“I’m Listening,” Says the PTODecember 15, 2022
In the wake of President Biden’s July 2021 Executive Order—Promoting Competition in the American Economy—and the exchange of letters between the Patent and Trademark Office (USPTO) and FDA, the USPTO announced recently a “public listening session” in collaboration with FDA to seek comments on how the agencies can work together to promote greater access to medicines. That session will be held on January 19, 2023, and the agencies have opened a docket to receive comments on effective collaboration. Registration to speak at the conference closes on January 5, 2023. Written comments will be accepted until February 6, 2023.
As a brief reminder, the July 9, 2021 Executive Order directed FDA to write a letter to the USPTO describing concerns about uses of the patent system to delay generic and biosimilar competition. FDA’s September 2021 letter explains the issues raised by patent thickets, patent evergreening, and product-hopping—all of which, FDA explains, are used to delay approval of less expensive, generic versions of branded products. The USPTO responded to FDA’s letter on July 6, 2022, citing its intent to enhance collaboration with other agencies; improve procedures for obtaining a patent; improve the PTAB challenge practice; and improve public participation. Both letters recognized the need for “robust and reliable patents” to “incentivize and protect” the research and development investment made to bring new drug products to market, but they also cite the importance of increased competition. More information about these letters can be found in our July 21, 2022 blog post.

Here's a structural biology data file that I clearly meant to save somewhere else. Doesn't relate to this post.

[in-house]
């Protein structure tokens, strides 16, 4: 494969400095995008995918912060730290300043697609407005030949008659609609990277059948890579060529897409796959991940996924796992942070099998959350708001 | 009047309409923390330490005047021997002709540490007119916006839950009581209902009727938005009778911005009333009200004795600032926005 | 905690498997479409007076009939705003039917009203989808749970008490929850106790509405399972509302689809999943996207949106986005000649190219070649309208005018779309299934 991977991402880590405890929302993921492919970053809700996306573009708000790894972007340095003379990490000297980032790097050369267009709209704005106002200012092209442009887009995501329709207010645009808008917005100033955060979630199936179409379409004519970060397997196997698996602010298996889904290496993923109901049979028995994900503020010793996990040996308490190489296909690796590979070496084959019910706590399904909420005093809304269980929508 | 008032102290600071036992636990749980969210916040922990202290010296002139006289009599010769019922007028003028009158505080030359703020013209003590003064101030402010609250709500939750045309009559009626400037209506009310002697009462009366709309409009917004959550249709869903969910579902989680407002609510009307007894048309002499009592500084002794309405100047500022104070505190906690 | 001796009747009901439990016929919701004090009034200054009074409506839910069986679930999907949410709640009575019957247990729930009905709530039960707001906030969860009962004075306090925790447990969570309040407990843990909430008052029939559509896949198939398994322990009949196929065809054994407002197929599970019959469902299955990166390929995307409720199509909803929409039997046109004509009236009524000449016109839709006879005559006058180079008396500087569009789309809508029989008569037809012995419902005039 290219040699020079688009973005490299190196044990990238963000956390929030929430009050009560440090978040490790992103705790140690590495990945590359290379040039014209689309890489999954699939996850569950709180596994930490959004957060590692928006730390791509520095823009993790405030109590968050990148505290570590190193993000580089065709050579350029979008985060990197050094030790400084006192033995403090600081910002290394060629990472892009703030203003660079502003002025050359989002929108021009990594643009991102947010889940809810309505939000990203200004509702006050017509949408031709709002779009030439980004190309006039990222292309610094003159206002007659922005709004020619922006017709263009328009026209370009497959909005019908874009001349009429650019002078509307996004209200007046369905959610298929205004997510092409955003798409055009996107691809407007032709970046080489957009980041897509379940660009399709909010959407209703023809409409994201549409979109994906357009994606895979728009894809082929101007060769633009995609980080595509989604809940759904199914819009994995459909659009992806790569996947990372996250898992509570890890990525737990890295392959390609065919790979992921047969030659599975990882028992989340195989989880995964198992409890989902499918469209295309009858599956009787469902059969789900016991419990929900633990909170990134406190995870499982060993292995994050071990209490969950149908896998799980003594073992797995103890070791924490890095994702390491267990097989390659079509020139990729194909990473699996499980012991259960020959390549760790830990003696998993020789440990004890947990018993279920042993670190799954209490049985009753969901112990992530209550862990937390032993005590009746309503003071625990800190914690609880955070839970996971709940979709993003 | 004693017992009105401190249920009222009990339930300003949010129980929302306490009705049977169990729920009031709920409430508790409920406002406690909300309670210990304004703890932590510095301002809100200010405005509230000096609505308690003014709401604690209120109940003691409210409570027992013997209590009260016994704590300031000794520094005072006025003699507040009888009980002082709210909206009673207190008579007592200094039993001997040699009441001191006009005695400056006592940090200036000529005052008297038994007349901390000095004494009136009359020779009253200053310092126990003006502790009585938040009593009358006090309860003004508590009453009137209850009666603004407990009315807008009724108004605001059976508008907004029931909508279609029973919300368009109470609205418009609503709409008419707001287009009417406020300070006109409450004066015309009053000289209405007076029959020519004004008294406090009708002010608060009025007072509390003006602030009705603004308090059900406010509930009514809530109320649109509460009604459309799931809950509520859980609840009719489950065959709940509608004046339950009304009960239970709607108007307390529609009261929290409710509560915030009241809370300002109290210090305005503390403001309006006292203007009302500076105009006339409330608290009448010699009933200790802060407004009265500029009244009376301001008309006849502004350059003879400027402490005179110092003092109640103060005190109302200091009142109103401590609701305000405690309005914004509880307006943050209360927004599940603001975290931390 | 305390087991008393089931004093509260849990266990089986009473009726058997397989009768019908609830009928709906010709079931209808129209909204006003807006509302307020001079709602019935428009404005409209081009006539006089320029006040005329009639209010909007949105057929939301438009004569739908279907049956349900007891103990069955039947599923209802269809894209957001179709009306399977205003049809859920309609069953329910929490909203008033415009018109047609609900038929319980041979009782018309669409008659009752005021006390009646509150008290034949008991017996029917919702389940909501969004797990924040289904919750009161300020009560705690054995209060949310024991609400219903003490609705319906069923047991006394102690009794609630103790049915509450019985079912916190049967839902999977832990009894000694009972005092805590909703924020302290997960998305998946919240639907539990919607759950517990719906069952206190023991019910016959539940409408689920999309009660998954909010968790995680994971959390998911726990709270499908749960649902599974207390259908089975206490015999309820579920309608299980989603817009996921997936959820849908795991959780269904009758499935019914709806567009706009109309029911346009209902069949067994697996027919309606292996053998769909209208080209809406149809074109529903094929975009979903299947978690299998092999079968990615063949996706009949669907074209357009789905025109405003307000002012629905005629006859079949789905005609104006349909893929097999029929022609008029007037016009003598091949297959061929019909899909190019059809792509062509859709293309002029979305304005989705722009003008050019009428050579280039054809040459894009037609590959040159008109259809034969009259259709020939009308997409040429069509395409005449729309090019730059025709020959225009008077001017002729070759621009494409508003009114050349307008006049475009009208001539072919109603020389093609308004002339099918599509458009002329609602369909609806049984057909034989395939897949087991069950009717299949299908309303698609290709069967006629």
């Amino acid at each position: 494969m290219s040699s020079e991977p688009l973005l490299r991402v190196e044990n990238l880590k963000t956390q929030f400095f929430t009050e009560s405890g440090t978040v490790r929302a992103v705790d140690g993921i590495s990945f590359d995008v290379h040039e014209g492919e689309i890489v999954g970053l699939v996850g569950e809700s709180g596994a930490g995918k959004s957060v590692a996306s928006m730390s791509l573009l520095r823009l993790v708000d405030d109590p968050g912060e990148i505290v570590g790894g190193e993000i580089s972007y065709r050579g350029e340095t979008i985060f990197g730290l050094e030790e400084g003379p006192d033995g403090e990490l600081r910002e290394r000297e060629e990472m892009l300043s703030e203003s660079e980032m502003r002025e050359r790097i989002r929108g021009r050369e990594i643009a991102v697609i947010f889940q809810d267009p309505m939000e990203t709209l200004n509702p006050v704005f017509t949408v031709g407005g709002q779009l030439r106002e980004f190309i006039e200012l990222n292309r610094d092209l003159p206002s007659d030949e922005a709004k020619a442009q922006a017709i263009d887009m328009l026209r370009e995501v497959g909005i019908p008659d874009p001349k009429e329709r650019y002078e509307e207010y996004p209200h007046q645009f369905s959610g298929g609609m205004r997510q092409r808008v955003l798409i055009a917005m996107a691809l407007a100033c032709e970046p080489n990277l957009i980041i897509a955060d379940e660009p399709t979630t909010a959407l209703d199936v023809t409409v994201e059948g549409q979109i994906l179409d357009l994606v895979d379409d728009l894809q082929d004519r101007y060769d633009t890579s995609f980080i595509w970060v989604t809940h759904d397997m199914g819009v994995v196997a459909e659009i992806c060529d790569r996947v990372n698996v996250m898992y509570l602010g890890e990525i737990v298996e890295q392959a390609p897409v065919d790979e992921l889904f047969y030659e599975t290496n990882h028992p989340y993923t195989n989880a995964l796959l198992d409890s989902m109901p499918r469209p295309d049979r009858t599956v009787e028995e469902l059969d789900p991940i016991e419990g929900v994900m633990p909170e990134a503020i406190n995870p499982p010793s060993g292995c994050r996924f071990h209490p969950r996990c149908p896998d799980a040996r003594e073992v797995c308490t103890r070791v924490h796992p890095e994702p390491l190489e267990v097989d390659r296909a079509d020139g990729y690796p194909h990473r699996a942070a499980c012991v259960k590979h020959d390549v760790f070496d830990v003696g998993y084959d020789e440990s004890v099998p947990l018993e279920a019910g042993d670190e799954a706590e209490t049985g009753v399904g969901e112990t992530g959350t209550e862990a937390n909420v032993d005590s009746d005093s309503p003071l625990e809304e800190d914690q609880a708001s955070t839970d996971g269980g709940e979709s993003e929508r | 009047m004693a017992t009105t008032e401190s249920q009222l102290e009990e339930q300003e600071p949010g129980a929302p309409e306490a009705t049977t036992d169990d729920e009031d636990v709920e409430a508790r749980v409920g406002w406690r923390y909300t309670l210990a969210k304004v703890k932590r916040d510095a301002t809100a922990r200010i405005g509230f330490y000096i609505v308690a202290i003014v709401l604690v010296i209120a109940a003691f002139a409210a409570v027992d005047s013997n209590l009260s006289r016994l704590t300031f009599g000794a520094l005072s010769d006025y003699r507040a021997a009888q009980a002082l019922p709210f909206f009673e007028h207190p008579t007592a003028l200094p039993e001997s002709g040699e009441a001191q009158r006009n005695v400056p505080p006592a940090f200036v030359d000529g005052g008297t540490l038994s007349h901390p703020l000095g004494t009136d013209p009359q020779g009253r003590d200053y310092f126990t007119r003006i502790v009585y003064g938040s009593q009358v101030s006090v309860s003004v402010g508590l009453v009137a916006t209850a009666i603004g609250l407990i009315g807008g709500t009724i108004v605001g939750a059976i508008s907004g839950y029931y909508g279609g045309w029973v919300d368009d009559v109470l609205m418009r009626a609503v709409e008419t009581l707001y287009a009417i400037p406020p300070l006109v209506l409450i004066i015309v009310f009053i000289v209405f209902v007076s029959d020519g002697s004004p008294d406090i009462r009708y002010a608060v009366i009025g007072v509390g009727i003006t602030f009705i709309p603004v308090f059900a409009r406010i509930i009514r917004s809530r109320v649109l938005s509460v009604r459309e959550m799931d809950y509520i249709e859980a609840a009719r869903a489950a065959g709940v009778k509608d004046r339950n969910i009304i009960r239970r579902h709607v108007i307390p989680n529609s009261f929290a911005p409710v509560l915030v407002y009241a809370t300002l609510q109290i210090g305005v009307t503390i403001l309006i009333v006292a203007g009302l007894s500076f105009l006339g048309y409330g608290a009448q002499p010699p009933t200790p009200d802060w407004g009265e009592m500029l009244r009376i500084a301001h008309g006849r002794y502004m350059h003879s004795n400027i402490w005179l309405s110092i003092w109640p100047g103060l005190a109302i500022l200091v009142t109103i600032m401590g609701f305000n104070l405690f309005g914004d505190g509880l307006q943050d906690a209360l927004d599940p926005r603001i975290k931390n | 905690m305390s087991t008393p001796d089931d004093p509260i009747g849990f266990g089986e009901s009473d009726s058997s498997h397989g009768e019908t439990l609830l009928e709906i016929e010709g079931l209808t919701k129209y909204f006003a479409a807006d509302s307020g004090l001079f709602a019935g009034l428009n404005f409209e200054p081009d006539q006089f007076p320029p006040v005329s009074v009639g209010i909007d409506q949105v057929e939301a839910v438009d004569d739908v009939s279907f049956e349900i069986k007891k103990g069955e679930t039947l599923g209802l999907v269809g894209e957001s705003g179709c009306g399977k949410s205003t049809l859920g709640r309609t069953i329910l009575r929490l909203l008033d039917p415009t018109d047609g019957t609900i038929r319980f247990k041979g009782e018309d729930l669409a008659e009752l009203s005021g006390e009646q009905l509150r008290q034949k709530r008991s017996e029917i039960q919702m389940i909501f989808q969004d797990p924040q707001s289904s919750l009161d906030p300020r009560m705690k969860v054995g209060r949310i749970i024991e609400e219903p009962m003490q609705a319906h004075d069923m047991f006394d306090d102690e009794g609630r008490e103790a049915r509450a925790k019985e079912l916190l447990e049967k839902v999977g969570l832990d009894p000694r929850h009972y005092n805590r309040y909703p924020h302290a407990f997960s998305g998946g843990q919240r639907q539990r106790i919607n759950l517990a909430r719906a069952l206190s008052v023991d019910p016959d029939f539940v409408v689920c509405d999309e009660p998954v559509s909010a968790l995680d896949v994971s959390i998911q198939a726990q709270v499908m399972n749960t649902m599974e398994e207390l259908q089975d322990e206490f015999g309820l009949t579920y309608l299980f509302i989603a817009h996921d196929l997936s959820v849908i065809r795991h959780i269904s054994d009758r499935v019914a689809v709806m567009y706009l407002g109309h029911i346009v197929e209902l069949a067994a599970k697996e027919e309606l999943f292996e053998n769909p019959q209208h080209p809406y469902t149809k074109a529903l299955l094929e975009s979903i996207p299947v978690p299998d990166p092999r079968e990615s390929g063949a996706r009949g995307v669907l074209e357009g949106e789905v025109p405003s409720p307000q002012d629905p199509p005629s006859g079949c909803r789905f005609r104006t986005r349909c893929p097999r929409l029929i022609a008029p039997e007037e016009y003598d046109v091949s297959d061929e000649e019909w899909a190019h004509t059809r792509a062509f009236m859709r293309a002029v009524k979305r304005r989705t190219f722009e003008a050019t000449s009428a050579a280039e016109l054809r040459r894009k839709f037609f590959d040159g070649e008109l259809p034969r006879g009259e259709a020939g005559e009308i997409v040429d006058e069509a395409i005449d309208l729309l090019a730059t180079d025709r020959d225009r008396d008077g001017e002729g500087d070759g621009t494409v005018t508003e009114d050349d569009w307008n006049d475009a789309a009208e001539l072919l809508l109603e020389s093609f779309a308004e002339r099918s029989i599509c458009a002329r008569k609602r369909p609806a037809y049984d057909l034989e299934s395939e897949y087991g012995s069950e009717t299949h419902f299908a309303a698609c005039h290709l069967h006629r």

The intent of the “listening session” is to obtain input on additional areas for USPTO and FDA collaboration. The agencies are seeking broad feedback from patients, healthcare providers, and industry alike. The PTO asks stakeholders to consider several questions (while emphasizing that this list is not all-inclusive). Specifically, the PTO seeks feedback on:
- Publicly available FDA resources that should be included when training USPTO patent examiners to assess the patentability of claimed inventions;
- Mechanisms to assist patent examiners in determining whether patent applicants have submitted inconsistent statements to the USPTO and the FDA;
- Opportunities and challenges related to the use of AIA proceedings to address the patentability of claims in pharmaceutical and biotechnological patents;
- Collaboration and information exchange between the USPTO and the FDA with respect to patent term extensions;
- Additional information to provide the public regarding patent term extensions;
- Policy considerations the USPTO and FDA should explore related to method of use patents and associated FDA use codes;
- Policy considerations the USPTO and FDA should explore in relation to the patenting of risk evaluation and mitigation strategies (REMS) associated with FDA-approved products;
- Steps, other than those set forth in the USPTO letter, the USPTO and FDA could take to collaboratively address concerns about potential misuse of patents to improperly delay competition or to promote greater availability of generic versions of scarce drugs that are no longer covered by patents;
- Any additional input on any of the initiatives listed in the USPTO Letter.
The USPTO, in collaboration with FDA, is waiting to hear from you, so provide your comments before the docket closes in February. In the words of the esteemed Dr. Frasier Crane, the USPTO says: “I’m listening.”